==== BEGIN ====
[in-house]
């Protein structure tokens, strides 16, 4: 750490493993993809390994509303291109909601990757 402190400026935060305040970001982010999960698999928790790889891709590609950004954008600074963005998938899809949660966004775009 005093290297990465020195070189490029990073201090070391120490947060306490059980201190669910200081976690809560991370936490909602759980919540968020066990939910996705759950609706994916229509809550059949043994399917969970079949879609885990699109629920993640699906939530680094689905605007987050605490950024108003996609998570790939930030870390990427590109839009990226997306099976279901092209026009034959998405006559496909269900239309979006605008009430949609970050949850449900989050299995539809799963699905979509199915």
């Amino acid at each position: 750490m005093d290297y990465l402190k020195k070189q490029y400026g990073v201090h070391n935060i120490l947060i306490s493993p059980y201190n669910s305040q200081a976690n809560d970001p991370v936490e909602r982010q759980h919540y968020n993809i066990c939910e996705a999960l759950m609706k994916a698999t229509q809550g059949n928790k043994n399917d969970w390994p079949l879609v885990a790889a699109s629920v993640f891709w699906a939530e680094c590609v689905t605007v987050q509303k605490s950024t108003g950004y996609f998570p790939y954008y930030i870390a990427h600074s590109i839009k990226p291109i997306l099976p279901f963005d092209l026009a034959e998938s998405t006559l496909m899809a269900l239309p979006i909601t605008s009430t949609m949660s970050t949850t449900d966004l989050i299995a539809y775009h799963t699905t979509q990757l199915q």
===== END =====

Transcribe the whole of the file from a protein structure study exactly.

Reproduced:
[in-house]
């Protein structure tokens, strides 16, 4: 750490493993993809390994509303291109909601990757 402190400026935060305040970001982010999960698999928790790889891709590609950004954008600074963005998938899809949660966004775009 005093290297990465020195070189490029990073201090070391120490947060306490059980201190669910200081976690809560991370936490909602759980919540968020066990939910996705759950609706994916229509809550059949043994399917969970079949879609885990699109629920993640699906939530680094689905605007987050605490950024108003996609998570790939930030870390990427590109839009990226997306099976279901092209026009034959998405006559496909269900239309979006605008009430949609970050949850449900989050299995539809799963699905979509199915």
């Amino acid at each position: 750490m005093d290297y990465l402190k020195k070189q490029y400026g990073v201090h070391n935060i120490l947060i306490s493993p059980y201190n669910s305040q200081a976690n809560d970001p991370v936490e909602r982010q759980h919540y968020n993809i066990c939910e996705a999960l759950m609706k994916a698999t229509q809550g059949n928790k043994n399917d969970w390994p079949l879609v885990a790889a699109s629920v993640f891709w699906a939530e680094c590609v689905t605007v987050q509303k605490s950024t108003g950004y996609f998570p790939y954008y930030i870390a990427h600074s590109i839009k990226p291109i997306l099976p279901f963005d092209l026009a034959e998938s998405t006559l496909m899809a269900l239309p979006i909601t605008s009430t949609m949660s970050t949850t449900d966004l989050i299995a539809y775009h799963t699905t979509q990757l199915q």